South Africa fit the "more" category. Though it was not for the faint-hearted. The flight to Frankfurt was eight hours, with hotel rooms waiting for us there after our early morning arrival. That same night we flew another ten hours to Johannesburg, then connected to Cape Town. The trip back was seven hours by bus out of "the bush" to Johannesburg, with reverse plane trips to Frankfurt and on to Boston, after a six-hour layover.
Our group of fourteen alumni from various colleges went under the auspices of A(lumni) H(oliday)I(nstitute). The tour company handled visa and shot procedures, all modes of transportation, tickets (with better airfares than we could get individually), itinerary reservations, and suggested reading. With us for the entire trip was travel director Joanie, our "mother-hen." It was a good thing, since one of the group fell getting off the escalator with her luggage in Johannesburg, and ended up in a hospital with sixty stitches. This fearless traveller rejoined us the next evening in CapeTown.
Also with us was Nancy Jacobs, Associate Professor of Africana Studies and History from Brown University. Nancy had lived in Africa and been a U.N. observer during the 1994 elections. She was insightful and funny and a wonderful companion (also a mother of two who left the kids with her husband while she travelled with us on sabbatical, doing resesarch). She provided three fascinating lectures, in addition to those of local experts in various destinations.
Did I mention the average IQ of the group was probably 150? Apologies if I got this wrong, but I counted seven PhD's among us, one LLD, one retired surgical ophthalmologist, one retired city planner, among other degrees. Everyone was an experienced traveller and really cared less about degrees. We all bonded well, laughing till I peed in my pants, helping each other with luggage, pushing from behind onto high jeeps or buses, getting the lighting just right for couples' photos, identifying birds and wildlife so Kay could check them off in her Guidebook, counting heads when Wendy miscounted, and sharing insights.
At each destination, we picked up local guides who stayed with us until we departed for the next location. Wendy, Mary, Mark, had full days planned in the Cape Town region, the Victoria Falls area of Zambia and Botswana, and Johannesburg. There was no sleeping in on this trip, unless you wanted to miss a tour...which Charley and I did in CapeTown. We skipped the wine country tour in favor of spectacular Kirstenbosch Botannical Gardens and, as it turned out, that was the ONLY morning we slept past 7 a.m. In the South African bush, we were on a jeep every morning at 5:45 a.m., followed by breakfast at 10 a.m., followed by a lecture, then lunch. Back out on the jeep at 4 p.m., unless you wanted to miss tracking the elusive leopard. Why did they think we had to eat so much?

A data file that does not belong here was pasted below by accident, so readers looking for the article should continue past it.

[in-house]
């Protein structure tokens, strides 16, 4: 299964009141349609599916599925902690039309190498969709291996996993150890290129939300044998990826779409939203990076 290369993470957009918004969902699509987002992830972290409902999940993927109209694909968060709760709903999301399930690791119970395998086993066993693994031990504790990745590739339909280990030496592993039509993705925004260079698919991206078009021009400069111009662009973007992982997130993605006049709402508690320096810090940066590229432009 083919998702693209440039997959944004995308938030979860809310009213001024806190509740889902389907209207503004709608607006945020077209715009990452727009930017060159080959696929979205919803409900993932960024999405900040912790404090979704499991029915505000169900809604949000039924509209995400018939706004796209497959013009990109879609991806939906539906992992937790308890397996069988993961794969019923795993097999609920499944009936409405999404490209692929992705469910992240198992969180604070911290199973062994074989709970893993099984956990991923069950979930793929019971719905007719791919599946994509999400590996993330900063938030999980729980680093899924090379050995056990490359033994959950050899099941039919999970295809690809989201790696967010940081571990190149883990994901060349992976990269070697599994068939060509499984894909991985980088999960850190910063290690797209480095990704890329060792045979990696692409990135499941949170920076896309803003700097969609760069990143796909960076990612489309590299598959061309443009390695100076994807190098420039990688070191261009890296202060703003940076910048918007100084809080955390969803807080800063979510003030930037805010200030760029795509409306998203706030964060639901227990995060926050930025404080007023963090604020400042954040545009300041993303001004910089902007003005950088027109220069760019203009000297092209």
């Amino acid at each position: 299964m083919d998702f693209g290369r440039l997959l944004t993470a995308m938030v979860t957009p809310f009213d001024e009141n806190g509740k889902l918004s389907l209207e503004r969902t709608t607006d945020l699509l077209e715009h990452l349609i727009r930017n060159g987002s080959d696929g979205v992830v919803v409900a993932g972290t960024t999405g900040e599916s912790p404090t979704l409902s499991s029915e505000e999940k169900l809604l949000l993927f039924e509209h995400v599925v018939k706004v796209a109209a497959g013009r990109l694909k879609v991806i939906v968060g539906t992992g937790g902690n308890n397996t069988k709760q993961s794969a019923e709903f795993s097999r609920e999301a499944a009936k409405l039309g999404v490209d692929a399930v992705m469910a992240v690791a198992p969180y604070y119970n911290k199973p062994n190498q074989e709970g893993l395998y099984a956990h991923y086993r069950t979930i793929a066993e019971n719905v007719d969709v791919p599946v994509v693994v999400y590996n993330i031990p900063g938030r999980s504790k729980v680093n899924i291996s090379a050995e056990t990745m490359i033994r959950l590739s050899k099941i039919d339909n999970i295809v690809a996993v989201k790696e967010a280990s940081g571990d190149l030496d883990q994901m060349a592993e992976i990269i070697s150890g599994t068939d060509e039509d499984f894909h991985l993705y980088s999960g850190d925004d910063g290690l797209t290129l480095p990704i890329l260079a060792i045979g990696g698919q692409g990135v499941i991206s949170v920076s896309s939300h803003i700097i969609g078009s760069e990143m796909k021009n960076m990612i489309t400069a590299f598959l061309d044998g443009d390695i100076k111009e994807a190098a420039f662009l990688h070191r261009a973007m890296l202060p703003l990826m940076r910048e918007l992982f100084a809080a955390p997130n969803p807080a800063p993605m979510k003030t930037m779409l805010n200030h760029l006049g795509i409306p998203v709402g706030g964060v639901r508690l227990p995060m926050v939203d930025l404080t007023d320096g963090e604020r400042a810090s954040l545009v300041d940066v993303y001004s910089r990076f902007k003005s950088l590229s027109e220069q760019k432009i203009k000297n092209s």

Neither was there any shopping time (except at hotel gift shops), or time to wash out our undies, or shower (except maybe 5 a.m. or 10 p.m.), or answer all our emails. Somehow, though, the shoppers among us managed to bring back enough souvenirs to claim "VAT" (shopping for souvenirs will be the subject of another blog post).
Amazing what we accomplished in two weeks!! We stood in Nelson Mandela's prison cell during a tour of Robben Island with one of Mandela's prison contemporaries as a guide; we cablecar -zipped to the top of Table Mt., then whisked out to the Cape of Good Hope; sampled wineries' products; stayed at Victoria Falls, Zambia, then crossed via "ferry" into Botswana for a daylong safari along the Zambezi River; lunched at a private home/restaurant in Soweto (Johannesburg), then planted a tree in front of another home not far from Mandela's and Desmond Tutu's first residences on Vilakazi Street; toured the Apartheid Museum in Johannesburg, followed by four days in a private game preserve on the edge of Kruger Park (northeastern So. Africa). Not only did we see all of the "Big Five," we told our guide to "Drive On!" when impala herds or kudu passed by. They became mundane!?
What didn't I do that I wanted to (besides sleep and shop)? I wanted to take an outdoor shower in Thornybush Game Preserve, but it would have been 5 a.m. or 10 p.m., with the monkeys and who-knew-what-else accompanying me. And I wanted to swim in one of the gorgeous pools at our hotels or venture out of the hotel in Johannesburg (only by vehicle!) for dinner. Too tired...
Stay tuned for humorous glimpses of group travel in future posts. We're still reliving the experience!